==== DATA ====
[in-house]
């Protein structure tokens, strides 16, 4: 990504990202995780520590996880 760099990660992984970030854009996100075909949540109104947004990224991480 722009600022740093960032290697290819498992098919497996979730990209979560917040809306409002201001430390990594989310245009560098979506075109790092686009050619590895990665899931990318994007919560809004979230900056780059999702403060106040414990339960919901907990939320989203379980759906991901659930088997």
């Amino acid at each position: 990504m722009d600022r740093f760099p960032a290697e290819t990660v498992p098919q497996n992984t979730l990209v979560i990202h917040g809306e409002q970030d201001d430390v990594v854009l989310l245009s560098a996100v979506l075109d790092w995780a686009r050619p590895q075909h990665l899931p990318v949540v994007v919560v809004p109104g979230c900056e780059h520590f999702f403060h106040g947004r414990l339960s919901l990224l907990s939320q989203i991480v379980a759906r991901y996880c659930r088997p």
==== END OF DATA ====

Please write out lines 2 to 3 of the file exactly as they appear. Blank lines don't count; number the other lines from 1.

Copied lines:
């Protein structure tokens, strides 16, 4: 990504990202995780520590996880 760099990660992984970030854009996100075909949540109104947004990224991480 722009600022740093960032290697290819498992098919497996979730990209979560917040809306409002201001430390990594989310245009560098979506075109790092686009050619590895990665899931990318994007919560809004979230900056780059999702403060106040414990339960919901907990939320989203379980759906991901659930088997």
């Amino acid at each position: 990504m722009d600022r740093f760099p960032a290697e290819t990660v498992p098919q497996n992984t979730l990209v979560i990202h917040g809306e409002q970030d201001d430390v990594v854009l989310l245009s560098a996100v979506l075109d790092w995780a686009r050619p590895q075909h990665l899931p990318v949540v994007v919560v809004p109104g979230c900056e780059h520590f999702f403060h106040g947004r414990l339960s919901l990224l907990s939320q989203i991480v379980a759906r991901y996880c659930r088997p």